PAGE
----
What happened

Shares of retail clothier Citi Trends (CTRN -1.48%) plummeted in early trading Wednesday, and as of 12:45 p.m. ET remains down 17.8% after the company missed earnings badly this morning.

Analysts had predicted Citi Trends would earn $0.09 per share on nearly $200 million in sales in the second quarter of 2022, but in fact, Citi Trends lost money for the quarter -- $0.31 per share -- and its sales fell short at only $185 million.  

So what

Sales for the second quarter plummeted 22% year over year, with same-store sales falling 24.9%. Gross profit margins on those sales contracted by 270 basis points, to just 38.1%. Perhaps most disappointing was the fact that earnings -- which were already expected to be down significantly from last year's $1.36-per-share quarterly profit -- didn't just fall but actually flipped from black to red ink with the $0.31 per share loss.  

Recapping the results, CEO David Makuen in a statement admitted that the quarter was "challenging," and blamed "extraordinary pressure from widespread inflation" for decreased foot traffic in Citi Trends' stores, and decreased spending by those shoppers who did show up.

Now what

Warning, "it's difficult to predict when this slower demand cycle will abate," Makuen cut guidance for the rest of this year, saying that full-year sales could be as low as $783 million (analysts want to see $864 million), and gross margins probably won't improve much, either. (Makuen thinks the high-30% range to the low-40% range is likely.)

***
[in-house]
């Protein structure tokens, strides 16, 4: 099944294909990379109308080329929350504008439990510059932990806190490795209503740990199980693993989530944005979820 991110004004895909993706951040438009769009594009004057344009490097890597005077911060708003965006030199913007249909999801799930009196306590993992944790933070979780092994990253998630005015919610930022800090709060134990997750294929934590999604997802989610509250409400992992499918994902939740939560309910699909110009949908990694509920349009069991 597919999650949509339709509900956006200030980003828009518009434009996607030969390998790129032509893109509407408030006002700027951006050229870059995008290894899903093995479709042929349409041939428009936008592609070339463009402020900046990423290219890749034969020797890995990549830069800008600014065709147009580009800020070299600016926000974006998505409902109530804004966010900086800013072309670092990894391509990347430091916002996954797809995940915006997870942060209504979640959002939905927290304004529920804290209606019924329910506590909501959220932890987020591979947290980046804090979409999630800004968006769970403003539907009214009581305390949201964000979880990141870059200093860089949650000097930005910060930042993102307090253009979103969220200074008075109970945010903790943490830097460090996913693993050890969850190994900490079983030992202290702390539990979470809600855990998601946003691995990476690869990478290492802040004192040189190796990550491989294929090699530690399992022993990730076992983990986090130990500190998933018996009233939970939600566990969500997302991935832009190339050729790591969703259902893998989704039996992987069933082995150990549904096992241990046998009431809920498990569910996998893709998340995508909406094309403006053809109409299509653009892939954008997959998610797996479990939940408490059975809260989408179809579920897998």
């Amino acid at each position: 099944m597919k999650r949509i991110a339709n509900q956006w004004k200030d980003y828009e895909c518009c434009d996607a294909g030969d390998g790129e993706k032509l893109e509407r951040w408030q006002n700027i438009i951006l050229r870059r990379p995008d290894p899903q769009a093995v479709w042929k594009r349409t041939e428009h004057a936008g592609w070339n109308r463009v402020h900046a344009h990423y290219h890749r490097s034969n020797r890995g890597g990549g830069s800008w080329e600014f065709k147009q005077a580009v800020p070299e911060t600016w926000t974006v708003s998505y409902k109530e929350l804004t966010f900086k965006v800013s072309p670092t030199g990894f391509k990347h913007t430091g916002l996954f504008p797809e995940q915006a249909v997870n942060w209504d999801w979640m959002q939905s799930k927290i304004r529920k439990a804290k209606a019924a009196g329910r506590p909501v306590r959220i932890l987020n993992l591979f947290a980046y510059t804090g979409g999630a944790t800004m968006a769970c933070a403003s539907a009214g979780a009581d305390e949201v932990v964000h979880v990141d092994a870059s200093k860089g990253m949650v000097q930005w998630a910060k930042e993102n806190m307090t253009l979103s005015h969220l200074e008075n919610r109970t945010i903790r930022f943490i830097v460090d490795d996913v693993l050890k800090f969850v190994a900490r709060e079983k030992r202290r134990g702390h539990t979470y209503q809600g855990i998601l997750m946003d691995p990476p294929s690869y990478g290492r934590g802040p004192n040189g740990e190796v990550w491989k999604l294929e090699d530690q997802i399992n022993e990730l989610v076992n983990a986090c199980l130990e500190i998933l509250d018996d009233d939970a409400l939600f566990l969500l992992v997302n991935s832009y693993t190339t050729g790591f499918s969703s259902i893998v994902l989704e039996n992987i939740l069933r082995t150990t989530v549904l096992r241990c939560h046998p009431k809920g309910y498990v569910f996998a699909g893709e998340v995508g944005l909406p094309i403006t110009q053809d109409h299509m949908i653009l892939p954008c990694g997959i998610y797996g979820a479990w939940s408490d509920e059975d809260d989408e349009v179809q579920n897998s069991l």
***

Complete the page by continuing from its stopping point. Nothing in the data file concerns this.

The good news is that Citi Trends could still earn a profit this year. With the CEO guesstimating that operating profits will be similar to the second half of 2019 -- $9.7 million, according to data from S&P Global Market Intelligence. This implies a second-half net profit of perhaps $8.3 million. Added to the $27.7 million in profit earned so far in the first half, that should work out to $36 million in profit for the year.

The bad news is that almost all of this profit still comes from just one event -- the $34.9 million gain on the first-quarter sale-and-leaseback of the company's Darlington, South Carolina, distribution center for $46 million. But for that sale, Citi Trends stock would be just as it looks right now: deeply unprofitable, not just for the quarter, but for the year as well.  

That being the case, I can't recommend buying the stock.